Kamala Harris slams ‘violent act’ as thousands remember Tire Nichols | Nichols tire

On a somber Wednesday, thousands of mourners attended the funeral of Tire Nichols, a 29-year-old black man who died three days after Memphis police beat him following a traffic stop last month.

Nichols’ beating shocked many in the United States after it was caught on camera and sparked new soul-searching about racism and police brutality. The five officers involved have been charged with murder and other crimes.

The Reverend Al Sharpton, who delivered the eulogy at Nichols’ service, shared his anger that at least five black officers were involved in the brutal beating of Nichols – so close to where Dr Martin Luther King Jr was assassinated.

“In the town where Dr. King lost his life, not far from that balcony, you beat a brother to death,” Sharpton said.

“All he wanted was to go home,” Sharpton said of Nichols.

It was a heartbreaking theme echoed by Nichols’ mother, RowVaughn Wells, and other family members, whose moving tributes to their missing relative were also bordered by impassioned demands for action and the adoption of a stalled federal law aimed at reforming the police.

“We need to take action because there should be no other child who should suffer like this and every other parent here who has lost their children. We need to get this bill passed because if we don’t, the next child who dies will have their blood on their hands,” Wells said.

Nichols’ father-in-law, Rodney Wells, also called for justice and action, saying, “What’s done in the dark will always come to light, and daylight is justice for Tyre, justice for all. families who have lost loved ones to police brutality. or anyone.

Vice President Kamala Harris made brief remarks during the service, condemning those who argue that law enforcement is acting to support public safety in light of incidents of police brutality.

“This violent act was not in the pursuit of public safety… Didn’t Tire Nichols also have a right to be safe?” said Harris.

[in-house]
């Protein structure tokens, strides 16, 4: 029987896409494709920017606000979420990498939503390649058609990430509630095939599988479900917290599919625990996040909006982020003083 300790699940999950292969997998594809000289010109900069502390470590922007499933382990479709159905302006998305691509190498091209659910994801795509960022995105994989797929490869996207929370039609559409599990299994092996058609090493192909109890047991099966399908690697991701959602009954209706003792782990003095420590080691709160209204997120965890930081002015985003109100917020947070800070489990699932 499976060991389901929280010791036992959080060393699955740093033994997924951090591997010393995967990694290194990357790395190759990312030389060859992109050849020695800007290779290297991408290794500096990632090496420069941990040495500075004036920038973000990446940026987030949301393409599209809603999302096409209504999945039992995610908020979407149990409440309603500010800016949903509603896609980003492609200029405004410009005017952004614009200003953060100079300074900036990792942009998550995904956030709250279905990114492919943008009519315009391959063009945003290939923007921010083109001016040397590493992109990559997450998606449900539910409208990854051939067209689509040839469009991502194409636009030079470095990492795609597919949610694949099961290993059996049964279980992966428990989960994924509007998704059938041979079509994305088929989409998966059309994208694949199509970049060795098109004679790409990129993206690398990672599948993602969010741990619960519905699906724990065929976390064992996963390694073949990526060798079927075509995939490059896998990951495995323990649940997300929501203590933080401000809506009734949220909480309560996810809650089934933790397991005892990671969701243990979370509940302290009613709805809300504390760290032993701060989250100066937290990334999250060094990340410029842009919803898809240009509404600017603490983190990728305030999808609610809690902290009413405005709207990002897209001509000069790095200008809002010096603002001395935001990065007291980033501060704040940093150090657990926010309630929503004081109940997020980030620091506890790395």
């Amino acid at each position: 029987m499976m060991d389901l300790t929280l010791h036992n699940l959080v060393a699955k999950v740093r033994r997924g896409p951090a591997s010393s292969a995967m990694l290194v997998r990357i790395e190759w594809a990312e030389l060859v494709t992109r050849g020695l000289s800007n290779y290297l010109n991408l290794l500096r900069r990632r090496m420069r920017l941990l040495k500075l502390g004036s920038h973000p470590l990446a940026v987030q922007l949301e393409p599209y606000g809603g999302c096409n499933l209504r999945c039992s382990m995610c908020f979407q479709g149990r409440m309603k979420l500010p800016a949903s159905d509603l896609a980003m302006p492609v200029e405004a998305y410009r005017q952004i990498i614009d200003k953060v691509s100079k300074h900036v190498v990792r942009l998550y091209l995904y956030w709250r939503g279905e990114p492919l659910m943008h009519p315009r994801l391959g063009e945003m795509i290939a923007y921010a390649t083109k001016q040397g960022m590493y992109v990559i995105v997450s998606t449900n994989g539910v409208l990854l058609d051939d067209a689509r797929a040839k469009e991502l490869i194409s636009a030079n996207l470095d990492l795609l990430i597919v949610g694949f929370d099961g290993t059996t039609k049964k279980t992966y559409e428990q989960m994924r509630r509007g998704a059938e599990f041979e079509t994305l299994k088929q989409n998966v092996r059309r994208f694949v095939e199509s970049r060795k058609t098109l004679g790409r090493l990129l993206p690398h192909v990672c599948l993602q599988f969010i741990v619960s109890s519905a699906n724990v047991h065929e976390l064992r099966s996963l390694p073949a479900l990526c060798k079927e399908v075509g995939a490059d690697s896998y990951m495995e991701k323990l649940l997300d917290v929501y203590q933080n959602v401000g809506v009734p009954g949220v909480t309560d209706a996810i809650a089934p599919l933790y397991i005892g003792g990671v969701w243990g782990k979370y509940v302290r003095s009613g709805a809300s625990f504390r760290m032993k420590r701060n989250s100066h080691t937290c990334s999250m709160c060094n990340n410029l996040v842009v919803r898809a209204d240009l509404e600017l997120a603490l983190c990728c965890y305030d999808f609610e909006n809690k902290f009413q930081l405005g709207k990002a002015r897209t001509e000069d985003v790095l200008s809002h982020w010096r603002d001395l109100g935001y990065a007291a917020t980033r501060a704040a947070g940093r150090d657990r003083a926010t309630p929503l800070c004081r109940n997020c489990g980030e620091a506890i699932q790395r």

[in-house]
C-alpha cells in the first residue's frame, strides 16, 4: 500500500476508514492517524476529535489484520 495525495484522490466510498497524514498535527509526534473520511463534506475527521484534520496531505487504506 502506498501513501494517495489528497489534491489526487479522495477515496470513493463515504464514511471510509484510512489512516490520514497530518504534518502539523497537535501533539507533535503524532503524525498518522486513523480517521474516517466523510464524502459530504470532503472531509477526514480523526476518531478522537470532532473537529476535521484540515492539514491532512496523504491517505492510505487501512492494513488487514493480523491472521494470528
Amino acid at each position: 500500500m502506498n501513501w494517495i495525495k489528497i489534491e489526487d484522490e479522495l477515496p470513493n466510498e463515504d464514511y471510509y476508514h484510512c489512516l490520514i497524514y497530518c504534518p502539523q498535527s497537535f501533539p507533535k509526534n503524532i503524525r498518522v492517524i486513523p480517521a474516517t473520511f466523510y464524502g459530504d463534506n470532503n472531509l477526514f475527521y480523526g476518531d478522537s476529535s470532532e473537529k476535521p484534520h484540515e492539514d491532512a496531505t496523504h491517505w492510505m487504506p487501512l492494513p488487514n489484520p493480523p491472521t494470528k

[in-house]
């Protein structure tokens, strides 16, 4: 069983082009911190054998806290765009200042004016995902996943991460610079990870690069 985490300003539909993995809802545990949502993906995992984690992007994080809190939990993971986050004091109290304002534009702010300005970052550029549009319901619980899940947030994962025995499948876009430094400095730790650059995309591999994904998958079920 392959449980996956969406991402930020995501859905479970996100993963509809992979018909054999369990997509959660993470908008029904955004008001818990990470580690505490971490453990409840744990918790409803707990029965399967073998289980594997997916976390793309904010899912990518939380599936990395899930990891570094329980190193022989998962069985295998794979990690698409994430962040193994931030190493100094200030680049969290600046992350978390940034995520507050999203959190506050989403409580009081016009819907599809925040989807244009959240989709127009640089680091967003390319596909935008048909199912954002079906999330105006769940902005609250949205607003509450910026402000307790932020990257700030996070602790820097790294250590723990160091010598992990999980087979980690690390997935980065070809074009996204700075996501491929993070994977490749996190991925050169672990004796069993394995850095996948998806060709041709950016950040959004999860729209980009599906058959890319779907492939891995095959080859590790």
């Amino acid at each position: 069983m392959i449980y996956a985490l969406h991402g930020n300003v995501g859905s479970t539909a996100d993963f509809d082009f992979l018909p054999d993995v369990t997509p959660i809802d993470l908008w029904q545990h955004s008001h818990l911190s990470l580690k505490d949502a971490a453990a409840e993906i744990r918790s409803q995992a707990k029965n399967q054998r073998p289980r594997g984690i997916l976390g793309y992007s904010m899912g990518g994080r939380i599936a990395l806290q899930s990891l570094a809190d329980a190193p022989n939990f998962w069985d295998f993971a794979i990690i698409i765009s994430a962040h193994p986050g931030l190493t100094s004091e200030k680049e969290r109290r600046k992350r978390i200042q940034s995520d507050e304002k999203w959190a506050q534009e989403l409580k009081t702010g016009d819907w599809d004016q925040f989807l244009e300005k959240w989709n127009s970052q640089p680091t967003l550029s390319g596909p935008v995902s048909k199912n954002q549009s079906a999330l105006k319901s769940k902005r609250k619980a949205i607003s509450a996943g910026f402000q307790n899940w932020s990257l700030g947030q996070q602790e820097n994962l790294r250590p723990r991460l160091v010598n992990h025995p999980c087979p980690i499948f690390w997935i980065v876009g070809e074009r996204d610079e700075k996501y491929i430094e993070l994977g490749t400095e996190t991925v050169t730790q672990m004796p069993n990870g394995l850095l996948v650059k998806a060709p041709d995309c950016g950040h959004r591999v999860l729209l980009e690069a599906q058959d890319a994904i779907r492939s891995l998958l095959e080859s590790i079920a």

“Tire Nichols should have been safe.”

The Rev. Dr. J Lawrence Turner, pastor of the Mississippi Boulevard Christian Church where Nichols’ funeral is being held, began with remarks about Nichols’ character.

“[Nichols was] a good person, a beautiful soul, a son, a father, a brother, a friend, a human being, gone too soon,” Turner told the approximately 2,500 people in attendance.

“This family has endured the unsolicited, unwarranted, unreasonable, unjustifiable and massive burden of mourning their loved one and at the same time fighting for justice,” Turner added.

Early Wednesday, city officials treated the roads near the church as bad winter weather pushed back the scheduled service, with swaths of the southern US deal experiencing treacherous road conditions.

But thousands of people were still present which was described as a chance to celebrate and remember Nichols’ life, rather than focusing on the horrific way he died.

Wednesday, some gathered in front of the church with placards read “Justice for Tire Nichols,” additional calls for action after police camera footage emerged less than a week ago of the police beatings.

Attendees came from across the country for Nichols’ service.